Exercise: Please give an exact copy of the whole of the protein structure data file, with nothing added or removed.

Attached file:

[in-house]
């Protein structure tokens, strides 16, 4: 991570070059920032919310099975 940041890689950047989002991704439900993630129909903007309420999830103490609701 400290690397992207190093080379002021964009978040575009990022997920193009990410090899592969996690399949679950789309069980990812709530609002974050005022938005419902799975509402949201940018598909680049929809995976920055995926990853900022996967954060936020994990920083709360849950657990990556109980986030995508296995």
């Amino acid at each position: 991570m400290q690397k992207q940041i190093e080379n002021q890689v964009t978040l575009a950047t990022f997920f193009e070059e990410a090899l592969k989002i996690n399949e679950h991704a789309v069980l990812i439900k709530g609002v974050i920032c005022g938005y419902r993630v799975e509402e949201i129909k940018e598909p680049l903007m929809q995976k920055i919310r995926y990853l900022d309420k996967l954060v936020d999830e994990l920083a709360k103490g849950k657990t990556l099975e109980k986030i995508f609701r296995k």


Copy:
[in-house]
């Protein structure tokens, strides 16, 4: 991570070059920032919310099975 940041890689950047989002991704439900993630129909903007309420999830103490609701 400290690397992207190093080379002021964009978040575009990022997920193009990410090899592969996690399949679950789309069980990812709530609002974050005022938005419902799975509402949201940018598909680049929809995976920055995926990853900022996967954060936020994990920083709360849950657990990556109980986030995508296995």
């Amino acid at each position: 991570m400290q690397k992207q940041i190093e080379n002021q890689v964009t978040l575009a950047t990022f997920f193009e070059e990410a090899l592969k989002i996690n399949e679950h991704a789309v069980l990812i439900k709530g609002v974050i920032c005022g938005y419902r993630v799975e509402e949201i129909k940018e598909p680049l903007m929809q995976k920055i919310r995926y990853l900022d309420k996967l954060v936020d999830e994990l920083a709360k103490g849950k657990t990556l099975e109980k986030i995508f609701r296995k």